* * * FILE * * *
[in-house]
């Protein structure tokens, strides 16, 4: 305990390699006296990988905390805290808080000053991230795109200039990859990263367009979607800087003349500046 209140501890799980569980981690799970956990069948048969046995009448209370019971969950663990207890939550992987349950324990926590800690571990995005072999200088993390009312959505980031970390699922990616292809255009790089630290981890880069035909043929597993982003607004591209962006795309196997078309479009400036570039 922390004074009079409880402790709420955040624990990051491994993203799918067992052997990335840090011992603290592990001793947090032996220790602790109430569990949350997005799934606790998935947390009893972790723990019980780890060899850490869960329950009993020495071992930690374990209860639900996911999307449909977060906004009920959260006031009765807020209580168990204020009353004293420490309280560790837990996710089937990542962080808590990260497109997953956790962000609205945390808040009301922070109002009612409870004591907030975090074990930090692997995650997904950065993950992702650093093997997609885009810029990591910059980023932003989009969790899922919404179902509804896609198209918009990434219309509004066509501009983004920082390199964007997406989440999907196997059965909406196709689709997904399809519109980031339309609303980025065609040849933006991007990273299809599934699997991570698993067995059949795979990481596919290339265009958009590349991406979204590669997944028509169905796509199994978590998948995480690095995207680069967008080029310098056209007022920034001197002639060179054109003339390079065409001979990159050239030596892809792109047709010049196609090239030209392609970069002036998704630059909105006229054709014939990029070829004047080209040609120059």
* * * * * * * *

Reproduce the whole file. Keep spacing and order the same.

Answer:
[in-house]
């Protein structure tokens, strides 16, 4: 305990390699006296990988905390805290808080000053991230795109200039990859990263367009979607800087003349500046 209140501890799980569980981690799970956990069948048969046995009448209370019971969950663990207890939550992987349950324990926590800690571990995005072999200088993390009312959505980031970390699922990616292809255009790089630290981890880069035909043929597993982003607004591209962006795309196997078309479009400036570039 922390004074009079409880402790709420955040624990990051491994993203799918067992052997990335840090011992603290592990001793947090032996220790602790109430569990949350997005799934606790998935947390009893972790723990019980780890060899850490869960329950009993020495071992930690374990209860639900996911999307449909977060906004009920959260006031009765807020209580168990204020009353004293420490309280560790837990996710089937990542962080808590990260497109997953956790962000609205945390808040009301922070109002009612409870004591907030975090074990930090692997995650997904950065993950992702650093093997997609885009810029990591910059980023932003989009969790899922919404179902509804896609198209918009990434219309509004066509501009983004920082390199964007997406989440999907196997059965909406196709689709997904399809519109980031339309609303980025065609040849933006991007990273299809599934699997991570698993067995059949795979990481596919290339265009958009590349991406979204590669997944028509169905796509199994978590998948995480690095995207680069967008080029310098056209007022920034001197002639060179054109003339390079065409001979990159050239030596892809792109047709010049196609090239030209392609970069002036998704630059909105006229054709014939990029070829004047080209040609120059």